Brenna Swift, The Union Democrat

Columbia Union School District held its quietest Board of Trustees meeting in more than a year Tuesday, with only two comments made by community members on a 2010 sex scandal involving Superintendent John Pendley's son.

The public outcry over the crimes, and Pendley's subsequent handling of the case, appears to have quieted down following news that Columbia Union School District's insurer reached a tentative $100,000 settlement with the victim on Dec. 14.

The victim was in eighth grade at the time Brennan Pendley, now 25, had sex with her in a classroom on the Columbia Elementary campus.He was employed as an after-school aide there at the time.

The claim against the district, served on the victim's behalf in 2011, alleged she suffered psychological injuries from sexual abuse by Brennan Pendley and subsequent mistreatment by school staff.

Her Sonora-based attorney, Brad Young, said in interviews with The Union Democrat that Columbia Elementary's lawyer and insurance representatives acted "reasonably and intelligently" during the mediation process.

"It was my sense that they felt it was time to put this in the past," Young said.

The district's Sacramento-based attorney, Alesa Schachter, said Columbia Elementary "strongly disputes any liability" in the claim.

Two community members, Marilyn Fullam and Sarah Little, addressed the district's handling of the crimes Tuesday. Last year, Fullam said Pendley and board members were "just trying to ignore this whole thing."

"I'm still concerned with the cover-up of the cover-up," she said Tuesday, adding that people from "out of the area" were following the situation.

Little, who previously compared addressing the board with talking to a brick wall, emphasized that her concern was with the district's inaction after the crimes.

"It's how it was handled," she said.

The board's composition has changed since the scandal, with two new members taking office last November and another being appointed just before Christmas.

Only five audience members were present at the Tuesday meeting, compared with the approximately 185 who attended a meeting in September of 2011 when Pendley publicly apologized for his son's crimes.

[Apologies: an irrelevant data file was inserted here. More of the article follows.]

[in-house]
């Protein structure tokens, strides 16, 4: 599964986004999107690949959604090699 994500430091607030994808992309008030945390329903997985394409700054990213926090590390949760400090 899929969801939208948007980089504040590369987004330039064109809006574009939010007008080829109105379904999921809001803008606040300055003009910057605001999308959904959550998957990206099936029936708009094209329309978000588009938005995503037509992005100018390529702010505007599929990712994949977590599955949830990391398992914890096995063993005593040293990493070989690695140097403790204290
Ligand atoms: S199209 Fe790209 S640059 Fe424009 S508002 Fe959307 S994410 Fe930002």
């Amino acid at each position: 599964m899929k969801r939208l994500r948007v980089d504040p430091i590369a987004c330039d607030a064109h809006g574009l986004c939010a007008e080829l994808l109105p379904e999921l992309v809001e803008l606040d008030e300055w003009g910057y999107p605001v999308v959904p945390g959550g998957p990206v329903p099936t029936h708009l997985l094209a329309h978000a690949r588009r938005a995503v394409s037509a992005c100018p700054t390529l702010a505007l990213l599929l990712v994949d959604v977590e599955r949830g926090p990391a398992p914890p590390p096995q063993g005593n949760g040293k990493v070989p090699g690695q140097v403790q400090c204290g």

Other public comments over the past several months have focused on Pendley's doctoral degree, which he obtained from a diploma mill that has since closed, and the board's November approval of more than $100,000 in bonuses for district staff members.

Paul Girard, a Sonora resident and one of Pendley's most persistent critics, was absent from Tuesday's meeting. Girard expressed trust in newly elected board member Jo Rodefer, who also criticized Pendley at public meetings.

"He just says he's sick of it and he was going to leave it up to Jo to get it straightened out," Girard's wife Pat Dean said when reached for comment Tuesday night. "Our views have not changed, and we're concerned about this child that has just been totally disregarded."

Dean, a retired nursing administrator and high school teacher, added she was extremely disappointed in the amount of the settlement.

Meanwhile, Columbia Elementary administrators expressed pride Tuesday in a financial audit report for the 2011-12 fiscal year. The report by public accountants found no questionable expenditures or mismanagement of funds during that time.

"An outside source comes in and has carte blanche on our books," said Board President Laura Phelan. "When you hear these things about our … finances being fishy or whatever, it's, like, no."

School security was another topic of discussion Tuesday. Pendley said district staff members will be reviewing safety plans this week in light of the Dec. 14 school shooting at Sandy Hook Elementary School in Connecticut that left 20 first-graders and 6 women dead.

"It's impossible to predict scenarios and those kinds of things, but that doesn't mean you can't try," Pendley said.

Principal Ed Pelfrey spoke about a remembrance project initiated by Columbia Elementary eighth-grade teacher Kim Ramorini.

"Each day she goes in with a picture of one of the children and they talk about that child's life," Pelfrey said. "We have a great, boisterous eighth-grade class. She said it's absolutely silent. The kids are really inspired."

Ramorini's students are also engaging in "random acts of kindness" to honor the victims and listed the acts next to their names in the classroom.

"Honestly, I was moved to tears," Pelfrey said.